Tips for first time psoriasis diagnosis

Advice for first time diagnosis header

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I still remember sitting in the doctor's office, being told that I had psoriasis. I had no idea how to pronounce it, never mind spell it, nor did I have any clue as to what it was.

Looking back I did not feel that my doctor had explained the condition well, and I was in shock that I had something that sounded so serious. I thought I just had a mark on my face, a rash or something. Not a condition that I had no idea even existed. Below, I have detailed all the tips I wish someone with psoriasis had told me in the first few months of being diagnosed. It would have helped massively!

Psoriasis is manageable, but sadly not curable.

One of the first things I wish my doctor had told me is that there is currently no cure for psoriasis. It can be managed, however, it may take a while for you to find the right plan for you.

For me, it has taken almost six years to find something that works for my skin. The medication I am on currently, alongside my holistic routine, keeps my flares down and though my psoriasis isn't completely clear, I have no side effects and no irritations from my psoriasis. Just a red patch or two that aren't rough, flaky or quite as irritable as they use to be. It took a while to get to this point but working with my doctor helped, which brings me on to my second point.

Speak to your doctor/dermatologist regularly

Seeing your doctor or dermatologist regularly to seek treatment about your psoriasis is vital. Remember, psoriasis is not just a skin condition. Though known mostly for the skin aspect of the condition, psoriasis is related to the immune system and can be impacted by various factors such as stress or lifestyle choices like your diet. It also means that psoriasis can affect many parts of your life, so by regularly checking in with your doctor or dermatologist, they can keep an eye on all other aspects of your body and health.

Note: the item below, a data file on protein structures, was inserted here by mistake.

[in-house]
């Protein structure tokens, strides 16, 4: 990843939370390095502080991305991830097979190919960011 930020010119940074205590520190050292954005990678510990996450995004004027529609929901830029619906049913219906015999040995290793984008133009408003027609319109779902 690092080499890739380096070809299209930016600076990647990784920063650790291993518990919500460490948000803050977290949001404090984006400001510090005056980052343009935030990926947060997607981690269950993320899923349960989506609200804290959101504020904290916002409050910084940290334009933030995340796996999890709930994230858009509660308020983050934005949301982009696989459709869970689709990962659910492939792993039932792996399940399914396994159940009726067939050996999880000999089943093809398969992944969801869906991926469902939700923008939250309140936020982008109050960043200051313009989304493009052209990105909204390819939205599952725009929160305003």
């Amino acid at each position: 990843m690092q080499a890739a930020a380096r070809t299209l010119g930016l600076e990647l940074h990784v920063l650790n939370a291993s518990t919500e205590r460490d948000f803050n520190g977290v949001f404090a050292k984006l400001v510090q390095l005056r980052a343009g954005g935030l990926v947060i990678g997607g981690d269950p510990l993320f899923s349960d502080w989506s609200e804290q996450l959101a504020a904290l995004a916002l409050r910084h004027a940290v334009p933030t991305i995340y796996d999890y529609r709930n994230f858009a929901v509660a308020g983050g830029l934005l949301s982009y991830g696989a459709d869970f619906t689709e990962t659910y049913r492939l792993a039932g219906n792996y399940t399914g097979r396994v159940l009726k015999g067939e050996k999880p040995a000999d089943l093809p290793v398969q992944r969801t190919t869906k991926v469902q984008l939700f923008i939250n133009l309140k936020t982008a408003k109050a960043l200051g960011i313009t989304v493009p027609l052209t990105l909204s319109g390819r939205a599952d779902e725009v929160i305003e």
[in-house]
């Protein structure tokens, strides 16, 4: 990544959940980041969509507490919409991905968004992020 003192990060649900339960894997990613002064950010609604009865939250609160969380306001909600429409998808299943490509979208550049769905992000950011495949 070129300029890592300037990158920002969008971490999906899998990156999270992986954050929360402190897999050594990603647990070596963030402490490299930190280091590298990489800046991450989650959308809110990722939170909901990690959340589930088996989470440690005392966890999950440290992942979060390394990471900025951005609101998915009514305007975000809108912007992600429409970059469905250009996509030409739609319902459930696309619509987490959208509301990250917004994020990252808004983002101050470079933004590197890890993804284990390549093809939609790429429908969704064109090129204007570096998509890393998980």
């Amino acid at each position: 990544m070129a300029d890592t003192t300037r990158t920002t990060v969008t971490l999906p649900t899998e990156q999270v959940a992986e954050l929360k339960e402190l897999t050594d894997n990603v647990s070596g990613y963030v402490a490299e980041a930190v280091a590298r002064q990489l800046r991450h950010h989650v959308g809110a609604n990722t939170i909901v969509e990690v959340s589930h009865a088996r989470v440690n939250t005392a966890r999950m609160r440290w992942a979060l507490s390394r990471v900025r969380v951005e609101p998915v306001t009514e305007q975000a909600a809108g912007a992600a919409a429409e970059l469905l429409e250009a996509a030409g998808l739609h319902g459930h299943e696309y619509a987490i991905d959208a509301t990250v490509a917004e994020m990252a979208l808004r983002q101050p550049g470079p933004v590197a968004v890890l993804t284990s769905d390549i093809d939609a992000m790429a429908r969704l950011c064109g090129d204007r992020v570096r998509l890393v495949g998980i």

First time diagnosis Jude

A holistic routine can be helpful 

Holistic routines take into consideration exercise, environment, diet and sleep, to name a few things.

For example, the environment around you can affect your psoriasis. You might discover that your skin is distressed more during certain times of the year. It might be that cold, winters make your skin irritation worse. Stress can also be a significant factor in many people's lives and a key trigger for psoriasis. Finding ways to deal with stress and removing yourself from stressful situations can help. Sometimes these stresses can be caused by work or school and be a little harder to remove yourself from. I have found exercise, and in particular yoga, as well as meditation to be great for my psoriasis and in helping me to de-stress. If you are struggling to find time to exercise, make simple changes if you can: walk to work, take the stairs or park your car a little further away to get some extra steps in - every little bit helps!

It's not all negative

I have found that at times psoriasis can make you self-conscious, lonely and anxious. However, you may find like me that not all aspects of psoriasis are negative.

If it weren't for psoriasis and the beautiful online community, I wouldn't have had many of the experiences I have had over the past six years nor would I have made some of the incredible friends that I have today.

The world of psoriasis can be daunting, but there are many people out there, just like you, to talk to when times are good and when flares get tough.

I hope this article helps you come to terms with your psoriasis and put a plan in place for how to deal with your psoriasis journey.

UK/IE MAT-26129 Date of preparation: June 2019

Blog post developed in partnership with LEO Pharma.

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